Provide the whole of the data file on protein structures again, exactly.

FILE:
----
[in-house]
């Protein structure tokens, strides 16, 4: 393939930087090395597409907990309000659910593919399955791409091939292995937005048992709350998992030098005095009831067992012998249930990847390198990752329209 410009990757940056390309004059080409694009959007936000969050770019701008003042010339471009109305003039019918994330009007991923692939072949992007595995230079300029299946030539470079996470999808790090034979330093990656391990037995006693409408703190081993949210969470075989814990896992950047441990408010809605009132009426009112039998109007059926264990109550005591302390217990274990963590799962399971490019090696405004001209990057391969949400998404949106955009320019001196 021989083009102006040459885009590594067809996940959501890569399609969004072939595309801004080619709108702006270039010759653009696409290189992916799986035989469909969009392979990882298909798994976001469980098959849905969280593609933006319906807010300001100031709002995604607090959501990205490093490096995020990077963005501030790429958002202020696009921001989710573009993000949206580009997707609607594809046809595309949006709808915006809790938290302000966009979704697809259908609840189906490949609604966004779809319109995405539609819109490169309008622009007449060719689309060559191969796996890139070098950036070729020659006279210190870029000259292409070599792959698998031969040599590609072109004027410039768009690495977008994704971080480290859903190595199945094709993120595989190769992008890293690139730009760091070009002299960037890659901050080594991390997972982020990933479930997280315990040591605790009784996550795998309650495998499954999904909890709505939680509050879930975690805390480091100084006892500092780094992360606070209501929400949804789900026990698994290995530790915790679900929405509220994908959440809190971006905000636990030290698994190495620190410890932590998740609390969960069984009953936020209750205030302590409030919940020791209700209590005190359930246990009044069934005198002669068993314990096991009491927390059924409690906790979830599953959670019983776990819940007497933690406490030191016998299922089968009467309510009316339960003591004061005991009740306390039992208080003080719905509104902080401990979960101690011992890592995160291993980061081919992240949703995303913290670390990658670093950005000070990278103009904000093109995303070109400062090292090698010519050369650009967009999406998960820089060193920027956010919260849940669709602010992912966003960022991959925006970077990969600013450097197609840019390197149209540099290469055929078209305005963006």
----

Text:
[in-house]
């Protein structure tokens, strides 16, 4: 393939930087090395597409907990309000659910593919399955791409091939292995937005048992709350998992030098005095009831067992012998249930990847390198990752329209 410009990757940056390309004059080409694009959007936000969050770019701008003042010339471009109305003039019918994330009007991923692939072949992007595995230079300029299946030539470079996470999808790090034979330093990656391990037995006693409408703190081993949210969470075989814990896992950047441990408010809605009132009426009112039998109007059926264990109550005591302390217990274990963590799962399971490019090696405004001209990057391969949400998404949106955009320019001196 021989083009102006040459885009590594067809996940959501890569399609969004072939595309801004080619709108702006270039010759653009696409290189992916799986035989469909969009392979990882298909798994976001469980098959849905969280593609933006319906807010300001100031709002995604607090959501990205490093490096995020990077963005501030790429958002202020696009921001989710573009993000949206580009997707609607594809046809595309949006709808915006809790938290302000966009979704697809259908609840189906490949609604966004779809319109995405539609819109490169309008622009007449060719689309060559191969796996890139070098950036070729020659006279210190870029000259292409070599792959698998031969040599590609072109004027410039768009690495977008994704971080480290859903190595199945094709993120595989190769992008890293690139730009760091070009002299960037890659901050080594991390997972982020990933479930997280315990040591605790009784996550795998309650495998499954999904909890709505939680509050879930975690805390480091100084006892500092780094992360606070209501929400949804789900026990698994290995530790915790679900929405509220994908959440809190971006905000636990030290698994190495620190410890932590998740609390969960069984009953936020209750205030302590409030919940020791209700209590005190359930246990009044069934005198002669068993314990096991009491927390059924409690906790979830599953959670019983776990819940007497933690406490030191016998299922089968009467309510009316339960003591004061005991009740306390039992208080003080719905509104902080401990979960101690011992890592995160291993980061081919992240949703995303913290670390990658670093950005000070990278103009904000093109995303070109400062090292090698010519050369650009967009999406998960820089060193920027956010919260849940669709602010992912966003960022991959925006970077990969600013450097197609840019390197149209540099290469055929078209305005963006």